Chefs' Game Point: Just What's Legal?


I ate some squab. It was definitely delicious but I wondered about its legality.

The delicious flavor had to do with the way the squab was prepared. It was roasted and stuffed with authentic, skillet-cooked corn bread, and with country ham. Pan juices figured in the preparation as well.

The legality issue had to do with whether, under Maryland law, farm-raised squab could be considered "game taken from the wild." The law, written some 40 years ago, prohibits the sale or purchase of "any game bird or game mammal taken from the wild." Exceptions are made for muskrat, raccoon and nutria -- animals that some Marylanders not only consider edible, but regard as delicacies.

The squab that I ate was anything but wild. It came from a game farm, Palmetto Pigeon Plant in Sumter, S.C. There it had been fed grain, dispatched and shipped to Baltimore. It was cooked by Cindy Wolf, chef at Savannah restaurant. The occasion was a game dinner, a "marrying meal" if you will, designed to match Wolf's favorite game dishes with the big red wines of a California winery, Ridge Vineyards.

I later learned that squab, young pigeon, is considered domestic fowl, not game under Maryland law, and is therefore as legal to eat as chicken.

Although the distinction between game that comes from the woods and game that comes from a farm may seem obvious to many, Maryland chefs say they have to proceed cautiously when serving game. The state law regulating the sale of game is antiquated and confusing, the chefs say. And so, fearing fines and the wrath of state officials, they have been uneasy about putting a lot of farm-raised game on their menus.

Serving some dishes, the chefs say, like farm-raised duck, does not ruffle any feathers. But serving farm-raised pheasant and xTC venison could raise the hackles of state regulators, they believe. And so the chefs have tended to keep "gamier" dishes off the public menu, and serve them only to private gatherings.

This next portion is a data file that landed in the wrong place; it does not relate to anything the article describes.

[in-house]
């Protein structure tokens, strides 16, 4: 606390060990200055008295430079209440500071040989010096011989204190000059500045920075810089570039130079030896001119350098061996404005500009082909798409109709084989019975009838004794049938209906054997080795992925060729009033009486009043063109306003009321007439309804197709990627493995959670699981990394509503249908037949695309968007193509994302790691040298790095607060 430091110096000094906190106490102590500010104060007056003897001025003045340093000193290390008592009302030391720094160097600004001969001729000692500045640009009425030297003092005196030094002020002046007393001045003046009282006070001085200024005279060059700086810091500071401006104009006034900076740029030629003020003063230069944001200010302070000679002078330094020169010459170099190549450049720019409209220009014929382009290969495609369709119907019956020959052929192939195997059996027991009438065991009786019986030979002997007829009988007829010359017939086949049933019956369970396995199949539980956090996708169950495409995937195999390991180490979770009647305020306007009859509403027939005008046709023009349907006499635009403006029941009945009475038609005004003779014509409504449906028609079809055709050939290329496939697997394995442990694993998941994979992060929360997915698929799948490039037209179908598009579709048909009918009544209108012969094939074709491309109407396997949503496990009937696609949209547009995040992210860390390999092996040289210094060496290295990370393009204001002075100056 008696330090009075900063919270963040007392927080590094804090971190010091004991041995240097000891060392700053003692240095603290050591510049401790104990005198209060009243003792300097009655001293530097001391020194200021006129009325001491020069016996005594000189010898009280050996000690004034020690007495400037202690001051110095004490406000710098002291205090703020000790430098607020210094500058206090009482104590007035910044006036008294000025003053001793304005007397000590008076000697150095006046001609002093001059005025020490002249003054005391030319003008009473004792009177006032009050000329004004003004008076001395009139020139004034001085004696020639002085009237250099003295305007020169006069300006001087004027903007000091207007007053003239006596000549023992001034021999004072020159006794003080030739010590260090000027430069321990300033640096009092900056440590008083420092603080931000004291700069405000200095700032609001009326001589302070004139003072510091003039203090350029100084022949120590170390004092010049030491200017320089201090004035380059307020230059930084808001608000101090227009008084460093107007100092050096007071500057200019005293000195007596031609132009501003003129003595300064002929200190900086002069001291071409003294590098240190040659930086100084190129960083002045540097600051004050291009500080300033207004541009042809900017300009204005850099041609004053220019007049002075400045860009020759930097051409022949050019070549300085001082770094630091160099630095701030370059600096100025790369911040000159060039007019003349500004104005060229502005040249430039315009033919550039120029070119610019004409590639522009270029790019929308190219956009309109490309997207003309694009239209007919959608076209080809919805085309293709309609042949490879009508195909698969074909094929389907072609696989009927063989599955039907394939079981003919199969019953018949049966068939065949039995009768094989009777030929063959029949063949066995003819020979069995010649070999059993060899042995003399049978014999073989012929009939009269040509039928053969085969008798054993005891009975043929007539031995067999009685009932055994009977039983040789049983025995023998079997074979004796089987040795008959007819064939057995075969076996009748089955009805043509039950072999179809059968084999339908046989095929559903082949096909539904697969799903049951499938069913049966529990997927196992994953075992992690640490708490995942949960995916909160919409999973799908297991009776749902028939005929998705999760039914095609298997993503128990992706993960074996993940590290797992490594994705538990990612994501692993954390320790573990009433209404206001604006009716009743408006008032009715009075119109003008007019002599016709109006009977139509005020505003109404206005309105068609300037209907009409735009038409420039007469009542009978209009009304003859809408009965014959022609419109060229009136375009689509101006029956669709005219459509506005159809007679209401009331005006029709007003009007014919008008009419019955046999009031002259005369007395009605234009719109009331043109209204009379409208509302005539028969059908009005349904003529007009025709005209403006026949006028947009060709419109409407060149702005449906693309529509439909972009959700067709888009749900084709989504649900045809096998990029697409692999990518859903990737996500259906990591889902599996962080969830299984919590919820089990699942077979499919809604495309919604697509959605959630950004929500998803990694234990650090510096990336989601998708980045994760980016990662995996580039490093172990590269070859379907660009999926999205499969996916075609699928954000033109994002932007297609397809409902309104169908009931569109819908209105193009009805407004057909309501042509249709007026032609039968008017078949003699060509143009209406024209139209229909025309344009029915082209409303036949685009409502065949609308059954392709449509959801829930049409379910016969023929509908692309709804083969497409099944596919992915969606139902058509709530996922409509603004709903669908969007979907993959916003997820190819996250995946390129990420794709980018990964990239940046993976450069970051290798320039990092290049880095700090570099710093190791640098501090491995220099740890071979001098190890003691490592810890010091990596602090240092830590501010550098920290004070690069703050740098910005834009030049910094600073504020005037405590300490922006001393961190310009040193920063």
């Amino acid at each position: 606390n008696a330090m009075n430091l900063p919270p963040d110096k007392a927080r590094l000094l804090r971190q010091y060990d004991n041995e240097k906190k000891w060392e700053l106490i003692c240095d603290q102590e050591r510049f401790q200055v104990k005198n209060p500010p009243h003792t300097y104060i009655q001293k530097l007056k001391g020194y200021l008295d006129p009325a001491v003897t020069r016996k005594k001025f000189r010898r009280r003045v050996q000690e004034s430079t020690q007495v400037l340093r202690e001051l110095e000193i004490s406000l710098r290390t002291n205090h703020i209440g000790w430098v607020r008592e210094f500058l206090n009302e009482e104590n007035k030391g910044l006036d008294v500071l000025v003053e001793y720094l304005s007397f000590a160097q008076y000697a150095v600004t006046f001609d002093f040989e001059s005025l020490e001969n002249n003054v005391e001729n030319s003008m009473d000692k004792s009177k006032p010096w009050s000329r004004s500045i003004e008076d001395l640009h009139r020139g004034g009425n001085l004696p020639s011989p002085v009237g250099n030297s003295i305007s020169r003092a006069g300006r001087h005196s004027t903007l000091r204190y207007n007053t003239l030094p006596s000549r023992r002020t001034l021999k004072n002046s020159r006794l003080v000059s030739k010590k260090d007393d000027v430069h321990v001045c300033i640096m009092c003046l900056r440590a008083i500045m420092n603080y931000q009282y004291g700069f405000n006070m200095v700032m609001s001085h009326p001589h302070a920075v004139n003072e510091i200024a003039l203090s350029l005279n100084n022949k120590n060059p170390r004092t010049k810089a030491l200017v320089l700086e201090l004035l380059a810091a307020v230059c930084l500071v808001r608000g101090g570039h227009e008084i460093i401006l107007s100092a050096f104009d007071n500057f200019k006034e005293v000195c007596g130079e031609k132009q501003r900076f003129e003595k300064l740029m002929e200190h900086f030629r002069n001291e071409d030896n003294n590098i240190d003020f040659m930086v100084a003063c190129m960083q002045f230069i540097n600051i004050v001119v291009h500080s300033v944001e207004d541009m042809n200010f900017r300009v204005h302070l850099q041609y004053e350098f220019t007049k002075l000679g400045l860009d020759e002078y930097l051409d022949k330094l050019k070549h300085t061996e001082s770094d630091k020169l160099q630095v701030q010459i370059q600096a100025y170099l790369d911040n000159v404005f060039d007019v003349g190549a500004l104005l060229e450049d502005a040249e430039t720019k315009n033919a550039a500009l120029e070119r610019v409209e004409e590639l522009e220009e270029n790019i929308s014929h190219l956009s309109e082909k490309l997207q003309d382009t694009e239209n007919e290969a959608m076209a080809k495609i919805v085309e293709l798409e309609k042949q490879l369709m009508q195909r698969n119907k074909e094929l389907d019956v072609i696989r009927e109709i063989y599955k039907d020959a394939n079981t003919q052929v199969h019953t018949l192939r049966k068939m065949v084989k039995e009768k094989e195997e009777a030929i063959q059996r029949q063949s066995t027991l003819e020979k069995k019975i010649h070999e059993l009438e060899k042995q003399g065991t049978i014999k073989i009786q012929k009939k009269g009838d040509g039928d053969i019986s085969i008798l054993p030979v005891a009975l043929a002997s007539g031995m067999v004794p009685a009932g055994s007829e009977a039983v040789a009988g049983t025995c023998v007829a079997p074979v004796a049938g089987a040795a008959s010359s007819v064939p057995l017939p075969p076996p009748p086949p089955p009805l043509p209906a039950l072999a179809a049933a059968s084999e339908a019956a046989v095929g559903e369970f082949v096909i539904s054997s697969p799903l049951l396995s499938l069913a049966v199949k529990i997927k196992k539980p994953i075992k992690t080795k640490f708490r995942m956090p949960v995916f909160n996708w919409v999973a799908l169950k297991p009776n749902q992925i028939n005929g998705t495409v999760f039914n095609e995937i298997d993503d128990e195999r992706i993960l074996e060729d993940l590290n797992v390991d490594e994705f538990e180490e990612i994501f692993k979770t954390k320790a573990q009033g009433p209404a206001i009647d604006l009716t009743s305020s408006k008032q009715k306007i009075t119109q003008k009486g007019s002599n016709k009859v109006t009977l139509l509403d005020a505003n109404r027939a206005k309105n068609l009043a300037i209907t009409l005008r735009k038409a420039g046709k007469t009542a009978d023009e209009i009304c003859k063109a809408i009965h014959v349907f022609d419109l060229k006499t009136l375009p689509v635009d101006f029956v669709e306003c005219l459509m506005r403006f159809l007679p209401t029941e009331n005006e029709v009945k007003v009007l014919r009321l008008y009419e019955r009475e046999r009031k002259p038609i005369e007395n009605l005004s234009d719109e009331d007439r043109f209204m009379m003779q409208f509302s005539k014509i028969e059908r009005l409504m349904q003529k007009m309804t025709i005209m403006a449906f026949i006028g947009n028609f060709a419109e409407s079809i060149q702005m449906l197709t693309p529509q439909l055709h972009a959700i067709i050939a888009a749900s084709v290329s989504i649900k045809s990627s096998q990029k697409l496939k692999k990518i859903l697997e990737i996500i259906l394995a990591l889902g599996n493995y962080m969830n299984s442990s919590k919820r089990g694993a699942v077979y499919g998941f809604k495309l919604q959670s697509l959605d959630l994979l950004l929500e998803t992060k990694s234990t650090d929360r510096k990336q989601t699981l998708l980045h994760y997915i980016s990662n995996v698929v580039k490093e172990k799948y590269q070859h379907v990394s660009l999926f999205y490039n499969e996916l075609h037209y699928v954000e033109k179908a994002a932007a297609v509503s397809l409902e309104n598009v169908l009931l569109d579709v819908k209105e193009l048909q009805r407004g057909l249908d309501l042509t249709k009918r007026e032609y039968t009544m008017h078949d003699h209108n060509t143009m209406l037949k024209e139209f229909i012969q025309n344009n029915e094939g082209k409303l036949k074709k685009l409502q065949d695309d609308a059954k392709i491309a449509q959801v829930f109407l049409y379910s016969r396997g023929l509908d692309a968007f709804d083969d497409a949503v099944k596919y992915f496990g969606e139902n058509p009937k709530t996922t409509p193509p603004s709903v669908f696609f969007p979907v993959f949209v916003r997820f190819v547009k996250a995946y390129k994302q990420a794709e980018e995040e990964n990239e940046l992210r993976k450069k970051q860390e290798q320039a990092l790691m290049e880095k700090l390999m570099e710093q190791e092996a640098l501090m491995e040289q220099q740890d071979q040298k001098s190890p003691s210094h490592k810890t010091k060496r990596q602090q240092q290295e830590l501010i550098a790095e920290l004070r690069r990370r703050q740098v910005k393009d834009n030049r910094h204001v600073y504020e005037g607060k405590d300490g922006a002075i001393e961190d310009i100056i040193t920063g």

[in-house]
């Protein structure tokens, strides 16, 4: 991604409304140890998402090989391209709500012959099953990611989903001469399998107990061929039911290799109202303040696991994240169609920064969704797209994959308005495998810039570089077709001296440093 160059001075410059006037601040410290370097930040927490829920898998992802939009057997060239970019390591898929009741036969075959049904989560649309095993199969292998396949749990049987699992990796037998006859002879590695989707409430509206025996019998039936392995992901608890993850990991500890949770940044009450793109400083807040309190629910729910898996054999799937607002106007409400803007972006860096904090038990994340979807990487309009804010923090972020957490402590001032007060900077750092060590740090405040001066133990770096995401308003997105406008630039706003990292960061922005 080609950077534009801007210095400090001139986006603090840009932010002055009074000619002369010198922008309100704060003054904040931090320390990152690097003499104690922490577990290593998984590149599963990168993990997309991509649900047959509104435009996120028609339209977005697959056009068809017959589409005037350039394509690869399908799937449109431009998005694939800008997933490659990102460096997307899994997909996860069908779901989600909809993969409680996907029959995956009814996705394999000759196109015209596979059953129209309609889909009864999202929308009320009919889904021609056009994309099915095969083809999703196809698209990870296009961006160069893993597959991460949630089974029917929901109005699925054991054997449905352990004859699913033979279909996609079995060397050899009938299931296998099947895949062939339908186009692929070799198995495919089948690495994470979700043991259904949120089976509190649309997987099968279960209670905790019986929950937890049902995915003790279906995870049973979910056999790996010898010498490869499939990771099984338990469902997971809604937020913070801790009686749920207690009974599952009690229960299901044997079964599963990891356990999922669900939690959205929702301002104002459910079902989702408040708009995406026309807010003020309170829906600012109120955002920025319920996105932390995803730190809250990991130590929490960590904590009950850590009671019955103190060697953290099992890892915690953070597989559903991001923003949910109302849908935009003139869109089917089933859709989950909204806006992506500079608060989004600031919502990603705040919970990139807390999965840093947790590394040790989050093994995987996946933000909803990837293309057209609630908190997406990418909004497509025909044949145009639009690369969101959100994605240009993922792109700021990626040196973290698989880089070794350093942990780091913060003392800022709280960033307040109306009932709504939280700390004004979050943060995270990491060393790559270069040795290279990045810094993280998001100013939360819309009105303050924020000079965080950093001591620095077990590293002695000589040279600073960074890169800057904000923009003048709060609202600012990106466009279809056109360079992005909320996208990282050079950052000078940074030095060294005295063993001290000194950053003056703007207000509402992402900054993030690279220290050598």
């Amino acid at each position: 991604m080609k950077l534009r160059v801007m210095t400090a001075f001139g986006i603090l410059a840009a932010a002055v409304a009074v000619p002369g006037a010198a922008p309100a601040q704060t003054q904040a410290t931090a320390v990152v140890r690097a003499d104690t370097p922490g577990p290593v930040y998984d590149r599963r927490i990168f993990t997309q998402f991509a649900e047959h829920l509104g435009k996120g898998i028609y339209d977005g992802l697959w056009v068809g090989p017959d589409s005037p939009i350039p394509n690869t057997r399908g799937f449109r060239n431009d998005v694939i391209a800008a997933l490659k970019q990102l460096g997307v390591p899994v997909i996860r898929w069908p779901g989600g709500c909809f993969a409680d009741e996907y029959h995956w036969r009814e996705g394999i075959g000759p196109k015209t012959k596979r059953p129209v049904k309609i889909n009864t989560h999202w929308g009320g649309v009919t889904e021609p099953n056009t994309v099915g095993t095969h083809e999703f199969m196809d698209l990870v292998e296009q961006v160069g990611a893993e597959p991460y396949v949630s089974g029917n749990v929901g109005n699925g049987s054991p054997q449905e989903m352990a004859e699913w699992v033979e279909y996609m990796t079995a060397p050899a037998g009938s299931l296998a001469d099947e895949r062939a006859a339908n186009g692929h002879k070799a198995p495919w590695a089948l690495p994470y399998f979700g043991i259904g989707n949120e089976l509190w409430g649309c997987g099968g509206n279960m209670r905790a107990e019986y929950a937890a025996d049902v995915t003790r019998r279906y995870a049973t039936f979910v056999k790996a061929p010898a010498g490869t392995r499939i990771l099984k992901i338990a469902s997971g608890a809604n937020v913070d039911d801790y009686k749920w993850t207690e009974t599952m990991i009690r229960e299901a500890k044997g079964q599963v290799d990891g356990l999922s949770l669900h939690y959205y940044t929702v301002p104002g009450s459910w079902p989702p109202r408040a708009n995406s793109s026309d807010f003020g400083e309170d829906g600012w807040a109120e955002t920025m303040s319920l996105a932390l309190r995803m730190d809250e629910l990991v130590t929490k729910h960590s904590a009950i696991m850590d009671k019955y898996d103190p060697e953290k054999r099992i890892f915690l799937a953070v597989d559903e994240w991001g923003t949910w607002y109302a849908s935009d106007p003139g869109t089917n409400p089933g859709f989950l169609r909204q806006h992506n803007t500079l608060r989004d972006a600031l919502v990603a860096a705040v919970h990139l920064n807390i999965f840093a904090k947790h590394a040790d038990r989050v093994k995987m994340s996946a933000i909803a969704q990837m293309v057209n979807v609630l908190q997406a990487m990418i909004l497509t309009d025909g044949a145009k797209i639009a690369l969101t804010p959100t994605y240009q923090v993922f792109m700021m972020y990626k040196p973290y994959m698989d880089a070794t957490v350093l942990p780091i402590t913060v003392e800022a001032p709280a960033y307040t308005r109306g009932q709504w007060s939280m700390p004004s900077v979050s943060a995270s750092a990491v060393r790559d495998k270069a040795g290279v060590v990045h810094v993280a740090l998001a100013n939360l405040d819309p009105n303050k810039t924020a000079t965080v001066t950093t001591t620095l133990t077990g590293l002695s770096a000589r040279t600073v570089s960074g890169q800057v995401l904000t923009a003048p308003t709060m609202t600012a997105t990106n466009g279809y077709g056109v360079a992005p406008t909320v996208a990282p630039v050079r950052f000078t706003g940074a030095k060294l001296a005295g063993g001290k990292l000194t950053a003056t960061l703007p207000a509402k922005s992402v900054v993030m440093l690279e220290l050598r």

It doesn't make much sense, the chefs say. And some of them are trying to change the law.

This year, a delegation of chefs, including David Rudie of the Milton Inn in Sparks, Jonathan Charmatz of the Polo Grill in Baltimore, Michael J. Wagner of Piccolo's in Columbia, Victor S. Piazza Sr. of Chef's Expressions in Timonium and Robert Carney of the Annapolis Yacht Club, visited the Maryland General Assembly and tried to get the legislators to allow farm-raised game to be sold in the state.

In addition to testifying that farm-raised game is safe and popular, the chefs also served the legislators some venison imported from New Zealand.

Two years ago the state Senate narrowly defeated a proposal that would have allowed Maryland restaurants and grocery stores to stock imported venison. Animal-rights advocates who had urged the defeat of the bill said they feared that such a measure could be the first step toward allowing the farming of game animals in Maryland and argued that keeping animals in captivity is cruel.

In the last few years, farm-raised game has become popular in many restaurants throughout the United States. Most game is low in fat, which appeals to health-conscious eaters. It is expensive -- a fillet of venison costs about $15 a pound, compared to $10 for beef. But some adventuresome eaters are willing to pay the extra money to experience the unique flavor of game.

Craig Hamilton, a salesman for A. M. Briggs, a wholesale meat operation in Washington, D.C., and an advocate of game-law reform, told me that selling farm-raised game is already legal in many states, including Virginia and Pennsylvania. Maryland, he said, has been slow to update a law that was written before farm-raised game existed.

This General Assembly session, state Sen. J. Lowell Stoltzfus, who represents Somerset, Wicomico and Worcester counties, and Dels. James M. Harkins and Donald C. Fry of Harford County, have introduced bills to change game-sale law. The proposed legislation would allow farm-raised, officially inspected, lawfully obtained deer meat to be sold in the state.

To guard against local hunters selling deer meat to restaurants, the measure prohibits the sale of the meat from white-tailed and sika deer, the two types of deer commonly found in Maryland. Moreover, it requires that any business selling deer meat keep records stating where the deer meat came from, and that it had been inspected.

The Department of Natural Resources supports the proposed legislation, said Josh Sandt, director of the department's wildlife division. Sandt said farm-raised game presents no threat to the state's native wildlife. He said passage of the bill allowing the sale of farm-raised deer meat would probably clear the way for the sale of farm-raised birds, such as pheasant and quail.

The bill is making its way through the General Assembly. If it passes in its current form, a new game law would take effect Oct. 1. So in a few months, the state that allows us to serve muskrat may allow us to put farm-raised venison on the menu as well.

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